Furthermore, the referendum’s provisional results came at a pivotal time for Mali’s political and security situation, with the government’s 16 June decision to withdraw its consent for the United Nations Multidimensional Integrated Stabilization Mission in Mali. The opposition of signatory groups and certain political parties to the withdrawal of the mission also highlights that the decision-making process did not consider all stakeholders’ opinions. Ten years since the start of the political and security crisis, Mali remains divided over solutions to it.

Encouraged by the provisional results, president Goïta carried out a partial ministerial reshuffle on 1 July. As pillars of the transition, all military personnel and allies have remained in the new government team. However, representatives of traditional political parties, and most ministers affiliated with Prime Minister Choguel Maïga’s June 5 Movement, were not reappointed. Yet, the political lessons of the referendum and its outcome called for greater political compromise and inclusivity.

Political conflict

This situation, which lacks consensus, could be a source of heightened political tension between now and the end of the transition, which is scheduled for March 2024.

Confirmation of the ‘yes’ victory and promulgation of the new constitution may be followed by protests, notably from the ‘United Front Against the Referendum’. On 26 June, this group — made up of the leadership of the ‘February 20 Call to Save Mali’ group, the Convergence for the Development of Mali and the Alliance for Solidarity in Mali-Convergence of Patriotic Forces — called for the provisional results to be annulled.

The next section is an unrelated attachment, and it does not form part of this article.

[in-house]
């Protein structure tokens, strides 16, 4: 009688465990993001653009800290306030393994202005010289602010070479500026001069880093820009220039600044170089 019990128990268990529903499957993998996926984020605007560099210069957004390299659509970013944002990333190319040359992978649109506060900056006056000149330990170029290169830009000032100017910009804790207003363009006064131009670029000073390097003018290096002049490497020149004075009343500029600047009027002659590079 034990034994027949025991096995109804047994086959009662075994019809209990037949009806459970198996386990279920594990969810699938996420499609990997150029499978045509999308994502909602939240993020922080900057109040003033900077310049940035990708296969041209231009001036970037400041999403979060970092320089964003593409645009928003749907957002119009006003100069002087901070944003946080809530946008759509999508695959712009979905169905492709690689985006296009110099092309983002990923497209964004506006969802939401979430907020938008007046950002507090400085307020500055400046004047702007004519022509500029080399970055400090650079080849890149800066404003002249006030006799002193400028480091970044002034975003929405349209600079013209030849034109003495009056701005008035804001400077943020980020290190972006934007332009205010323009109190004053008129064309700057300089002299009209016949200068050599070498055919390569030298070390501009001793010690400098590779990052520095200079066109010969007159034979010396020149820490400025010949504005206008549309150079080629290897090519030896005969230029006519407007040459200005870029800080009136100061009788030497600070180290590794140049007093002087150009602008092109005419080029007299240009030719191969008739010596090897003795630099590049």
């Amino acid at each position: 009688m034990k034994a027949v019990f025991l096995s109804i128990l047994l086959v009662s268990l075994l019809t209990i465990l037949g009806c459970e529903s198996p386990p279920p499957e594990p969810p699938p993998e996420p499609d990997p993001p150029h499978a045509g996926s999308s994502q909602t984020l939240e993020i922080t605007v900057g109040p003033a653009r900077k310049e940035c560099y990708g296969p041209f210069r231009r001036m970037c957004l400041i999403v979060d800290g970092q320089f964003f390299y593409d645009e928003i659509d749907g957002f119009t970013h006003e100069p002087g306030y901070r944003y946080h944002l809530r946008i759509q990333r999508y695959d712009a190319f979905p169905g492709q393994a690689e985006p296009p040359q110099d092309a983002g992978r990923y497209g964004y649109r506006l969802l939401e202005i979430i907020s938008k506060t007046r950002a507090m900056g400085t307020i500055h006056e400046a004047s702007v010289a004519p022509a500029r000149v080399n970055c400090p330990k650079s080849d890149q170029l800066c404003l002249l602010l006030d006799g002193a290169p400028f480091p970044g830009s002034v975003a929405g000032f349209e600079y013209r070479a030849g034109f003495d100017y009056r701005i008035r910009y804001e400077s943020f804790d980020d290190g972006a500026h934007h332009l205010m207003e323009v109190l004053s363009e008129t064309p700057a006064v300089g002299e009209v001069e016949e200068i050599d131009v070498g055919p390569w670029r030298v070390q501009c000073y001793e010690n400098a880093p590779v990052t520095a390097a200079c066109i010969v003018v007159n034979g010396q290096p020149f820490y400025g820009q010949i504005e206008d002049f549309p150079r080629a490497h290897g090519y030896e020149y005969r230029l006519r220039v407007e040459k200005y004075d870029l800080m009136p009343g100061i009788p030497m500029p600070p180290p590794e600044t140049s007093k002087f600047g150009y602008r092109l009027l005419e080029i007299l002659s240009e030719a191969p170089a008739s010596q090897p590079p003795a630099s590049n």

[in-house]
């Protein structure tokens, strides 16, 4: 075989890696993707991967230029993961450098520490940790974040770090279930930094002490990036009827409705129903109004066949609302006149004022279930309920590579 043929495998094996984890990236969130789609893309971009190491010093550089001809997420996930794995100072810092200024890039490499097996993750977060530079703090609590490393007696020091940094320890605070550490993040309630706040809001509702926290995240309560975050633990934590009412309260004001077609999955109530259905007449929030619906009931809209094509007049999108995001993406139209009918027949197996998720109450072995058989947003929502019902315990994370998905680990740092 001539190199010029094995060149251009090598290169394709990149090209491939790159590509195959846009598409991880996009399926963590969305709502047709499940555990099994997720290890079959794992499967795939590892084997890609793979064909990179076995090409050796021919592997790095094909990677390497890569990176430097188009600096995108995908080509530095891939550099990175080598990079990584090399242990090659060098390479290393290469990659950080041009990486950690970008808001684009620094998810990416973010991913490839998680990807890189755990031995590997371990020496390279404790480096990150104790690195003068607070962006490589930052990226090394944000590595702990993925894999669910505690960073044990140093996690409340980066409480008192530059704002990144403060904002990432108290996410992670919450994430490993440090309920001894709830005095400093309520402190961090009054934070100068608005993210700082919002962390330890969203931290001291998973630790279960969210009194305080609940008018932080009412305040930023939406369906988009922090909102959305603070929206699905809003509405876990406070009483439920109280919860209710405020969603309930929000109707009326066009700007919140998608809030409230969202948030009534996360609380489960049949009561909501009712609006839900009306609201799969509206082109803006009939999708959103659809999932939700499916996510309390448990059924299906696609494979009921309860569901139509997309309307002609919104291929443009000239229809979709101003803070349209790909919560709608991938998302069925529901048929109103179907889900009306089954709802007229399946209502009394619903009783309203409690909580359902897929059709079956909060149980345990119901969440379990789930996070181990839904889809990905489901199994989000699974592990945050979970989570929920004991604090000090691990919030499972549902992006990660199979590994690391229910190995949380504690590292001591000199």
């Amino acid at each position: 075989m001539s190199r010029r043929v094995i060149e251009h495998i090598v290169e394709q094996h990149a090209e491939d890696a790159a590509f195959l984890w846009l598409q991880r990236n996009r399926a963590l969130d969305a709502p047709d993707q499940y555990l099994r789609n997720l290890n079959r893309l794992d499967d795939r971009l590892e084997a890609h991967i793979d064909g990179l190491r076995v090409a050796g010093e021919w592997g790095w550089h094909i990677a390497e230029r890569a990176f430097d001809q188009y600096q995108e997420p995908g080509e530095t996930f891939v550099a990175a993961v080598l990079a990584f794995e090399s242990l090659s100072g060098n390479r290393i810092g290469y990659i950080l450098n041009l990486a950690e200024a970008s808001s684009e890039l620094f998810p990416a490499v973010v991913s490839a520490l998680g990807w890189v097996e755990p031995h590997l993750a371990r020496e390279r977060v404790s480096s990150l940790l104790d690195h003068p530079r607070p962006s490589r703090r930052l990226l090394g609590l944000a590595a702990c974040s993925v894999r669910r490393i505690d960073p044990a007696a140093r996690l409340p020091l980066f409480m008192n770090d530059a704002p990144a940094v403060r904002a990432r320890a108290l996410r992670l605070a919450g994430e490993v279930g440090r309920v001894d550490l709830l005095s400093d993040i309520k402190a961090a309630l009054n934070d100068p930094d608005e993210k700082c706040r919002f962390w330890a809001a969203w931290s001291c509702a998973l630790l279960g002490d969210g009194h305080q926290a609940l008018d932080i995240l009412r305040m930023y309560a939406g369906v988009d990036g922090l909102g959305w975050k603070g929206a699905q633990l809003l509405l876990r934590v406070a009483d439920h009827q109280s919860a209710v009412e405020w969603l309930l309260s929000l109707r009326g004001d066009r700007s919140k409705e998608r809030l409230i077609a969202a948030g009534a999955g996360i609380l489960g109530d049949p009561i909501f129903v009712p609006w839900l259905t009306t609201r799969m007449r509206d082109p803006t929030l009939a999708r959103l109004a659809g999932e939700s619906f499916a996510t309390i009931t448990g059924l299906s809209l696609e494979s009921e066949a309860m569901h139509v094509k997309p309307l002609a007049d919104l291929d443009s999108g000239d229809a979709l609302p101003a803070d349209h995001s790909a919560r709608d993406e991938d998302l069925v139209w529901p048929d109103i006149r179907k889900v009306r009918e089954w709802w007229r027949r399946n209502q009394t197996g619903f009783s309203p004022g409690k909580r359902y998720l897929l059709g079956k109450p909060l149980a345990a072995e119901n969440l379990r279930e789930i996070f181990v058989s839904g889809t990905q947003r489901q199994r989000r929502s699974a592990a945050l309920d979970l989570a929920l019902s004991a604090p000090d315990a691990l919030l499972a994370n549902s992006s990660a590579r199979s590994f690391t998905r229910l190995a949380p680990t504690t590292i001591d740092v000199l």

The main traditional political parties — Alliance for Democracy in Mali, Rally for Mali and Union for the Republic and Democracy — which, to date, have supported the transition so as not to jeopardise their chances in the March 2024 presidential election, could also take the path of contesting the result.

To mitigate the risk of political crisis at this decisive period in the transition, the authorities should prioritise governance that’s as inclusive as possible, in partnership with the country’s various factions in politics and civil society. A calm political climate is needed in order to keep to the timetable both for a return to constitutional order and to create the conditions for stability in Mali in the medium and long term.

The transitional government should therefore take advantage of the next eight months to build a constructive dialogue with all these stakeholders. And to initiate, on a consensual basis, the structural reforms in economic and political governance that the Malian people have asked for in consultative processes for years. In this context, the challenges associated with holding the referendum highlight the need for continued improvement of the electoral process.

This is the only way to guarantee the legitimacy of the outcomes of the current transition and the sustainability of the various reforms implemented under it. DM

Hassane Koné, Senior Researcher and Djiby Sow, Senior Researcher, ISS Regional Office for West Africa, the Sahel and the Lake Chad Basin.

This article is published with the support of the Irish, Danish and Dutch governments and the Bosch Foundation.

First published by ISS Today.